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Curriculum Reform in the Systems Area

Thomas F. Edgar, University of Texas at Austin, 1 University Station C0400, Austin, TX 78712

A chemical engineering education should provide skills that graduates can use to become successful problem solvers in the process industries. Graduates should be able to

(1) Integrate knowledge and information to aid in solution of chemical engineering problems.

(2) Make estimates and assumptions, face open-ended problems, deal with noisy data and uncertainty, and envision possible solutions.

(3) Hone their problem-solving skills; use computational tools; perform economic analysis; and plan, execute, and interpret experiments.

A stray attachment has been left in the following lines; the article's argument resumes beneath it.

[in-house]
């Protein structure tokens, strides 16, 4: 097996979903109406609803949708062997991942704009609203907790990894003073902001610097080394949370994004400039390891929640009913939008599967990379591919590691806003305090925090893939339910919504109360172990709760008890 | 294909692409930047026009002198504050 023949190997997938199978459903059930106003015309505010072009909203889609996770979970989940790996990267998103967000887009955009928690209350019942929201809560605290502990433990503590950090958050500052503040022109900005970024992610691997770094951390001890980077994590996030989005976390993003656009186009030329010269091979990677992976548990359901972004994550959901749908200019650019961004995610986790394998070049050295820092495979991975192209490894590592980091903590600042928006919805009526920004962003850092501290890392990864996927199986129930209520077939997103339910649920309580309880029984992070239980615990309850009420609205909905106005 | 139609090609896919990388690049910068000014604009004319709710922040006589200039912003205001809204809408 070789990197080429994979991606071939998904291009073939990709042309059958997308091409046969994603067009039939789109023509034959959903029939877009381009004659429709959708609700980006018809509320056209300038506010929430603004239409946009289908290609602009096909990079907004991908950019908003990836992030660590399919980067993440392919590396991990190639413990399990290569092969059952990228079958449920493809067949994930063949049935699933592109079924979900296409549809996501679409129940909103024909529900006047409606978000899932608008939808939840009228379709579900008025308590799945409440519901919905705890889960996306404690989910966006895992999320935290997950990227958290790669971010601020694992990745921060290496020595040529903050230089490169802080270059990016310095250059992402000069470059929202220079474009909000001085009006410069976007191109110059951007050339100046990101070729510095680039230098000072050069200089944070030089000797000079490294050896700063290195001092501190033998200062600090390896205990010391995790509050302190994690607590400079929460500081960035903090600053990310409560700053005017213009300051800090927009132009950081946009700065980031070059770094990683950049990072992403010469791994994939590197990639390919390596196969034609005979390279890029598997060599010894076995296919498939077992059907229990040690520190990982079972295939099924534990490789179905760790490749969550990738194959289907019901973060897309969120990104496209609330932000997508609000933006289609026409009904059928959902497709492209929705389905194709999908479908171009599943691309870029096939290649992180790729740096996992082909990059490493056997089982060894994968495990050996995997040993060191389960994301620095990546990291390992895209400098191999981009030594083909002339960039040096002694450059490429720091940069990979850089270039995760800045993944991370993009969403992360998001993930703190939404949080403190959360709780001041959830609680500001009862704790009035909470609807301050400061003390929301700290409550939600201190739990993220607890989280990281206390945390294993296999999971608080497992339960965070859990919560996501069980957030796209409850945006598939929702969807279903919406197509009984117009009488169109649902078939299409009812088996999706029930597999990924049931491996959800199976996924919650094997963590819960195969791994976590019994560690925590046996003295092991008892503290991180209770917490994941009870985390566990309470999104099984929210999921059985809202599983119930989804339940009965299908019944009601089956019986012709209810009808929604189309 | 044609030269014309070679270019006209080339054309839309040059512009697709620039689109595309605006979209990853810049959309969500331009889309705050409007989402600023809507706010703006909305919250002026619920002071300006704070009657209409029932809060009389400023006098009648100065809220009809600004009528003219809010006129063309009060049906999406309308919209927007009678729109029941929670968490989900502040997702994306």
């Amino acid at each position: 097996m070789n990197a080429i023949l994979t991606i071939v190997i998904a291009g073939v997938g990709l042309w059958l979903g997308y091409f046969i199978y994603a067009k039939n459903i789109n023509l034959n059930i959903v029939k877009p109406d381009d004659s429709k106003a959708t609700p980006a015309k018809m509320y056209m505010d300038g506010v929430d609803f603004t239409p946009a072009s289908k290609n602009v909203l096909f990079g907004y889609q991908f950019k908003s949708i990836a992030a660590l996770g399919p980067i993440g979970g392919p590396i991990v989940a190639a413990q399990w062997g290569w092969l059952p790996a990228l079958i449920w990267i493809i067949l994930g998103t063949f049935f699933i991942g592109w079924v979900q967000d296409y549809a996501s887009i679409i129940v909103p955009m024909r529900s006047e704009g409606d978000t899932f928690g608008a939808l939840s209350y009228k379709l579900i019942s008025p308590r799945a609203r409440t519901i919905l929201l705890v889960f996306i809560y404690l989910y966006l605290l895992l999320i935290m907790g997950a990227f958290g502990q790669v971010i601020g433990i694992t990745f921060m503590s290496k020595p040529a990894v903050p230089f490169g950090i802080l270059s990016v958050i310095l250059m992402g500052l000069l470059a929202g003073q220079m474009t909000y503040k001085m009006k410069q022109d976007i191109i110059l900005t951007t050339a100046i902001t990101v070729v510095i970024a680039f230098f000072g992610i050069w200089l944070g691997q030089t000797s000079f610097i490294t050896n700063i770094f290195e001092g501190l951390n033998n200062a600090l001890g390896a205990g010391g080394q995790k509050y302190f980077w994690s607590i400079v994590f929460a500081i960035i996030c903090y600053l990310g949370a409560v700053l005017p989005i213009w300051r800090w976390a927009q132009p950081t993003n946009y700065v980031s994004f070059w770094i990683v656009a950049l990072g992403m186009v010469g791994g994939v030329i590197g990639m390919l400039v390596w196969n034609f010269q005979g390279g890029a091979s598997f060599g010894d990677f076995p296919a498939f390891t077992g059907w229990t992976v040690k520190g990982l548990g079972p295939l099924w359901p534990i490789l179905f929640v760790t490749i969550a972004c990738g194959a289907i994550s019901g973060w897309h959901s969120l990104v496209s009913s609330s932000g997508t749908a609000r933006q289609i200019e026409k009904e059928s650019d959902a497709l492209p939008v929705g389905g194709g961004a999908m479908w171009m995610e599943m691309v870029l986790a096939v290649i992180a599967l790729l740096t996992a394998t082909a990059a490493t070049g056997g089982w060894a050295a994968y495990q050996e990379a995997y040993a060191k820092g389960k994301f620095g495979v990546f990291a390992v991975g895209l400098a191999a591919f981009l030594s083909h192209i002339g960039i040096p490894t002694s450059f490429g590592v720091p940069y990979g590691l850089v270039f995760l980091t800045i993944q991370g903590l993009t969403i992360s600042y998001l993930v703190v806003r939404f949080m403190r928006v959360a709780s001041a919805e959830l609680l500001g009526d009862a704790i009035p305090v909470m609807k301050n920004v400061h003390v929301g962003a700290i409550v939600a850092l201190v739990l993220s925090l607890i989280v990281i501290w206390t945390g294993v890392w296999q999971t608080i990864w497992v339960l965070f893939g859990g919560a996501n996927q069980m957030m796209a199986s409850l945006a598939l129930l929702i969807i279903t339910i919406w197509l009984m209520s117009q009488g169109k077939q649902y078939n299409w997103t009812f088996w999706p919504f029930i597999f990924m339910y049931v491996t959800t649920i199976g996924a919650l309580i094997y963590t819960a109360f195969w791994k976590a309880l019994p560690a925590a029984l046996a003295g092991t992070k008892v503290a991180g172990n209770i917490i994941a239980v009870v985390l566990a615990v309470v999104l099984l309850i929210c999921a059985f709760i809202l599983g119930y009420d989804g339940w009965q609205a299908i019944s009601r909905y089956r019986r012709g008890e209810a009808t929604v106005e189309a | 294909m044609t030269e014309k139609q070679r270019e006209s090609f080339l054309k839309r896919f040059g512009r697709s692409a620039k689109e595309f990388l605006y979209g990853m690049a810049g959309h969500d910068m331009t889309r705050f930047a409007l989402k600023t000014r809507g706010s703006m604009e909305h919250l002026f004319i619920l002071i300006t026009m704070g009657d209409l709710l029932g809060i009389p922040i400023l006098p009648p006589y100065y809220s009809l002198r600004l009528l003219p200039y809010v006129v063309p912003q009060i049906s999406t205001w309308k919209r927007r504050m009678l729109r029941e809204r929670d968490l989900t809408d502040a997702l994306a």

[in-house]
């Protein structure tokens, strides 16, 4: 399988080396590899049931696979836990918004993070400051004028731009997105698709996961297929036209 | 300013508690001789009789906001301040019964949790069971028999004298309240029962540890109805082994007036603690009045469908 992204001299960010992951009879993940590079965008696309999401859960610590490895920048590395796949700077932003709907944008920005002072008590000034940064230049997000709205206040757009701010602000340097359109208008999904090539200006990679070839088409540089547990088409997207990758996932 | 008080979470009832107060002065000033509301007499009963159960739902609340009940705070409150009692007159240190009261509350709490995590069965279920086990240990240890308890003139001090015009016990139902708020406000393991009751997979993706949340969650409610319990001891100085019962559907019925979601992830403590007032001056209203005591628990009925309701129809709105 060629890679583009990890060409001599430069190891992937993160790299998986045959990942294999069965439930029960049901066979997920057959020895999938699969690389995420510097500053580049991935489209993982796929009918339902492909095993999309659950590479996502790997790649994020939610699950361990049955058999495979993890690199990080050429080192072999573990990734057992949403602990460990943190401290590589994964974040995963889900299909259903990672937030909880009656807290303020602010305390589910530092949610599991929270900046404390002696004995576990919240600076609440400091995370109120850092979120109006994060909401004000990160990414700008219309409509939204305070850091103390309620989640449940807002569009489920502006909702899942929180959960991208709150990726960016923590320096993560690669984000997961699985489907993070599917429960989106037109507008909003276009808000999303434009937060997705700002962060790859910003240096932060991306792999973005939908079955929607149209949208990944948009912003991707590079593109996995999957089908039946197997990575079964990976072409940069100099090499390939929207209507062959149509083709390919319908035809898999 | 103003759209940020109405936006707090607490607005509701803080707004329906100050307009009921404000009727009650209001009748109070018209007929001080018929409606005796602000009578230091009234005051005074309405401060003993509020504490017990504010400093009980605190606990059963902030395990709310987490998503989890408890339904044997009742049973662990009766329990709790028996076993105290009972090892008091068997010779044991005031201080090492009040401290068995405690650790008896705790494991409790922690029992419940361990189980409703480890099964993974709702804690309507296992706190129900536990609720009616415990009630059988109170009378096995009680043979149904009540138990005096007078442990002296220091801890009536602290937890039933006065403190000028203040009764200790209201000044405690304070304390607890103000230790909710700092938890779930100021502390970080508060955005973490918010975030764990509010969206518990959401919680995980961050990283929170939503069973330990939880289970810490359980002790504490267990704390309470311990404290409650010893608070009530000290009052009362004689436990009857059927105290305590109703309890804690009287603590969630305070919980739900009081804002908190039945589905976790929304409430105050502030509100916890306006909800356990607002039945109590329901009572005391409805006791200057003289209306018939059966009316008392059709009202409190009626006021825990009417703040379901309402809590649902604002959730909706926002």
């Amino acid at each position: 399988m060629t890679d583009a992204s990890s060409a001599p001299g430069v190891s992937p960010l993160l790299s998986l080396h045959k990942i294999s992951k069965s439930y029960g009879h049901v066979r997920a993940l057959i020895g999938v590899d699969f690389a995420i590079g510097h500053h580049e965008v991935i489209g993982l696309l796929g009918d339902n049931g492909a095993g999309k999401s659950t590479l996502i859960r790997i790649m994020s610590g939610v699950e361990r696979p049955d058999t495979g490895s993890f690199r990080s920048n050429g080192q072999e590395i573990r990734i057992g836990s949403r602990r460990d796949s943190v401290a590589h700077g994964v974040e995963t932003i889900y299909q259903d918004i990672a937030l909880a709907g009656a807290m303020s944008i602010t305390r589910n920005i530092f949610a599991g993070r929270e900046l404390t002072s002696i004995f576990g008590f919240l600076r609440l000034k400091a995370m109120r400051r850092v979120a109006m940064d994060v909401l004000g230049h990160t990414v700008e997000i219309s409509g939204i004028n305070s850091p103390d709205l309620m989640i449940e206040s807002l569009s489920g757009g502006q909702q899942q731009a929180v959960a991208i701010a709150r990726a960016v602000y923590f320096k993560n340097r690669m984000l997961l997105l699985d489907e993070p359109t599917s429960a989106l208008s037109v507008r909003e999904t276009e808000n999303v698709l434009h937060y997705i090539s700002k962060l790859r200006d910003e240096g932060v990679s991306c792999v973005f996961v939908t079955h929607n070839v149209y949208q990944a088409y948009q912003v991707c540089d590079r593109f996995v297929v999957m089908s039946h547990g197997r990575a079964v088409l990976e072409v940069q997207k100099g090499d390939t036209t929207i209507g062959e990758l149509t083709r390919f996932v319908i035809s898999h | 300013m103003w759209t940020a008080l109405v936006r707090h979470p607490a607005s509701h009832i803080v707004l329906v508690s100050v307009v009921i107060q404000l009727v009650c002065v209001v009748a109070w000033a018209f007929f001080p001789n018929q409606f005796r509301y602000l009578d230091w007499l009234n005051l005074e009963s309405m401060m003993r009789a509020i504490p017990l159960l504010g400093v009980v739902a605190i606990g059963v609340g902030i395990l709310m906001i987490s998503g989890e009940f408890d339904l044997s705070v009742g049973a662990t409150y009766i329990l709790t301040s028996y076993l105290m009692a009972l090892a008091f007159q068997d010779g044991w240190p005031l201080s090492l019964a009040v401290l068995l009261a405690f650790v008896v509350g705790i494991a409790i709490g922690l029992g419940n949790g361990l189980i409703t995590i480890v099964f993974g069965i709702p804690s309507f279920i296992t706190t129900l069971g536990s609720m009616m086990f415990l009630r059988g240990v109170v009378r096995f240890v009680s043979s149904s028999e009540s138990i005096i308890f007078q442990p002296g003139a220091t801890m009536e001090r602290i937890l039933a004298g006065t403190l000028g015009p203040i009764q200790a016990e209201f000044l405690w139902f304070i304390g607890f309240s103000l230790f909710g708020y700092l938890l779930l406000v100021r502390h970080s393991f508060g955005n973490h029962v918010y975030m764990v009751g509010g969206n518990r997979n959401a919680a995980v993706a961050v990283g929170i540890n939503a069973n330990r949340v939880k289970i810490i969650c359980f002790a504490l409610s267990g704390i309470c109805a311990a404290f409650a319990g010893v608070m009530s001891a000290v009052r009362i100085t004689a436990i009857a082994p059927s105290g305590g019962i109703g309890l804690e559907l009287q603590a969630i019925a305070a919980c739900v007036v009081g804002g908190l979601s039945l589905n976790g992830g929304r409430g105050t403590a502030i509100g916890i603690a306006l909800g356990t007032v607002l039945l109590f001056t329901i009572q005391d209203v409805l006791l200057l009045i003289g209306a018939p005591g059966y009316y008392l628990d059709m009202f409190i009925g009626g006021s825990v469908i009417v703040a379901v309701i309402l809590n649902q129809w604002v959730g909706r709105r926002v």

The systems component of the chemical engineering curriculum ensures that chemical engineering graduates should be able to create and understand mathematical descriptions of physical phenomena; scale variables and perform order-of-magnitude analysis; structure and solve complex problems; manage large amounts of messy data, including missing data and information; and resolve complex and sometimes contradictory issues of process design. Graduates should be able to handle sensitivity of solutions to assumptions, uncertainty in data, what if questions, and process optimization. The systems approach is a fundamental concept that is explicitly addressed only in a few chemical engineering courses. The concept of analyzing a collection of components and processes as an overall system, rather than as individual components, is critical for newer areas of chemical and biological engineering, as well as for traditional areas. The knowledge base of systems consists of methods for dynamic and steady-state simulation at multiple length and time scales, statistical analysis of data, sensitivity analysis, optimization, parameter estimation and system identification, online monitoring and diagnosis design and analysis of feedback systems and design of products and processes.